Sunday, November 3, 2013

HCL's History Fair

One of my goals has been working on our family history, just going back a few generations, but really making those folks come alive.

I attended the 4th annual Hennepin County Library Family History Fair a week or so ago, hoping to get back in the groove, so to speak.  I learned some new things and it put me in the mood to start organizing and putting it all together.  Here are some highlights.

Using Religious Records in Genealogical Research with Trudi Campbell gave me ideas for looking at religious documents and records as a way to flesh a person out a bit.  Some of the ideas:

These records can substitute for Civil Records when you have gaps in information.  Perhaps someone wasn't a citizen right away but they got married or baptized a child. 

These records can be considered as primary sources of information and may have names of other family members you've been missing.  Think of birth and baptism, faith confirmation, marriage, death, church activities, vocations and ministries.

Check family Bibles for information, church bulletins, newsletters and membership directories.

Your ancestor may have lived in a rural area and they attended a church that was nearby, perhaps not of their chosen denomination.  Look at maps and directories of churches where you know or think they may have lived to locate their records.

Going Beyond Online Databases with Alice Eichholz

Get a map of the area where your ancestors lived.

Learn about the background and history of the area to get a feel for what life was like.

Write down everything you find and its source.

Gather official and original vital records for the whole family.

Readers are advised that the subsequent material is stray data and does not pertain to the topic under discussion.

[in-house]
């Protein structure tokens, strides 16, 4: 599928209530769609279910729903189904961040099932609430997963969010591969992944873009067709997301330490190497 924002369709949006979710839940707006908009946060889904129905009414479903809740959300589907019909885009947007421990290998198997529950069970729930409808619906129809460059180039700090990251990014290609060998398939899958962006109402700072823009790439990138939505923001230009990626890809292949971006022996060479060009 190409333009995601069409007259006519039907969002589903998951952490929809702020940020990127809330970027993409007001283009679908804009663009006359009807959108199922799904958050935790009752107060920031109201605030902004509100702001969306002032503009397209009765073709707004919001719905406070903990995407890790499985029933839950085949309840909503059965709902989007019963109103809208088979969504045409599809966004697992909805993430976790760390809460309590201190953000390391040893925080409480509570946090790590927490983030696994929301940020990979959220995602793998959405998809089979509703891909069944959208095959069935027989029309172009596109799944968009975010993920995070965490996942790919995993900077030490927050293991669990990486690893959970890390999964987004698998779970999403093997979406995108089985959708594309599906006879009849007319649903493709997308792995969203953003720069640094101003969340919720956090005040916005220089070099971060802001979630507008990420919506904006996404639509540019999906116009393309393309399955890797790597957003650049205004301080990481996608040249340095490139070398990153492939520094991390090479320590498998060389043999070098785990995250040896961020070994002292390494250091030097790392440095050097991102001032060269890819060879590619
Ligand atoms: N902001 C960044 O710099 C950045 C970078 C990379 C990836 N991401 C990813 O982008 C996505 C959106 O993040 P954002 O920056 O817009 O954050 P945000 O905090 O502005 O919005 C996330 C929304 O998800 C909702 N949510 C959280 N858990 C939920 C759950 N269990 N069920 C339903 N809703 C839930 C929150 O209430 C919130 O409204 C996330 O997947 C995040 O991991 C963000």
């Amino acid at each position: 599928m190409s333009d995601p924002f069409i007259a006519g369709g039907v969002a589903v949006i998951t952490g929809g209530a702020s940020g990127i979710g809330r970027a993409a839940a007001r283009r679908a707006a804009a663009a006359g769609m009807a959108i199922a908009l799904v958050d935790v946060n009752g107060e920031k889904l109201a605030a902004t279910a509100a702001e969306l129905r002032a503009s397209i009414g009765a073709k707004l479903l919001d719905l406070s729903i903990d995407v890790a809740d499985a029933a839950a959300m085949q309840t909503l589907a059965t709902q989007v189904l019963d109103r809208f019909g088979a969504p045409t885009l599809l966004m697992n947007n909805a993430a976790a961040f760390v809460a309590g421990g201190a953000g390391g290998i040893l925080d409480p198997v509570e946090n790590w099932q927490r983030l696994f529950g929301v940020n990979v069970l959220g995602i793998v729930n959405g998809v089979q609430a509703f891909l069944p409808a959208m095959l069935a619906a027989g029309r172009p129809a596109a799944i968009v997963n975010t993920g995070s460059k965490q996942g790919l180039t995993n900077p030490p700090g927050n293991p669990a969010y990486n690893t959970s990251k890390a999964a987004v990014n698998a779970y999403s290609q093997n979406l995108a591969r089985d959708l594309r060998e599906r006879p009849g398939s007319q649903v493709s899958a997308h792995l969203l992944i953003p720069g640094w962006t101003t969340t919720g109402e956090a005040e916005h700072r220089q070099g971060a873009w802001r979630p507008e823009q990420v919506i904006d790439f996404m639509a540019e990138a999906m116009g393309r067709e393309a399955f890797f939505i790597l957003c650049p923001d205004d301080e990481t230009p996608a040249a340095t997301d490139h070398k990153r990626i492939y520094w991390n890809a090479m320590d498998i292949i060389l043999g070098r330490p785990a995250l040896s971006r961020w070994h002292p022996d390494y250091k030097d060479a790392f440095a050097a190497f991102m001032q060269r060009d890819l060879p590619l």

Get Census records for the whole family across as many years as possible.

Look at land, probate, court, church, cemetery, military, immigration records.

Do not rely on indexes or transcribed versions of documents, find the original.

Avoid skipping generations.

Make a chronology of the time and place.

Where did they live? Who else was in the neighborhood?

When you get stuck on a direct line of ancestry, look to collateral and allied families--aunts, uncles etc--usually someone is a chronicler of family history.

Look at histories/experiences of what immigrants would have gone through in their time.  What was the cost of a journey to America?  How long would the trip have taken?  What would the shipboard experience be like?  Could they read or write?  Note most were listed with the occupation of "laborer".

These were the sessions where I took the most notes.  I'm sure I'll go back next year. 


  1. We were fortunate enough to visit Sweden a few years ago, seeing the family of our former exchange student, Martin. Martin's father, Jolo, drove us to Smaland and put us in touch with a friend while we were there. I had the name and dates of my Swedish ancestors' migration and he took us around to 3 places they had lived AND printed out a family tree for us that goes back to 1715! My Polish husband said he almost felt Swedish, with all that history swirling around us.

  2. Wow, how cool is that! It would be nice to go someday to the places my ancestors lived. I think I will get as far as visiting where the Minnesota folks lived, in any case.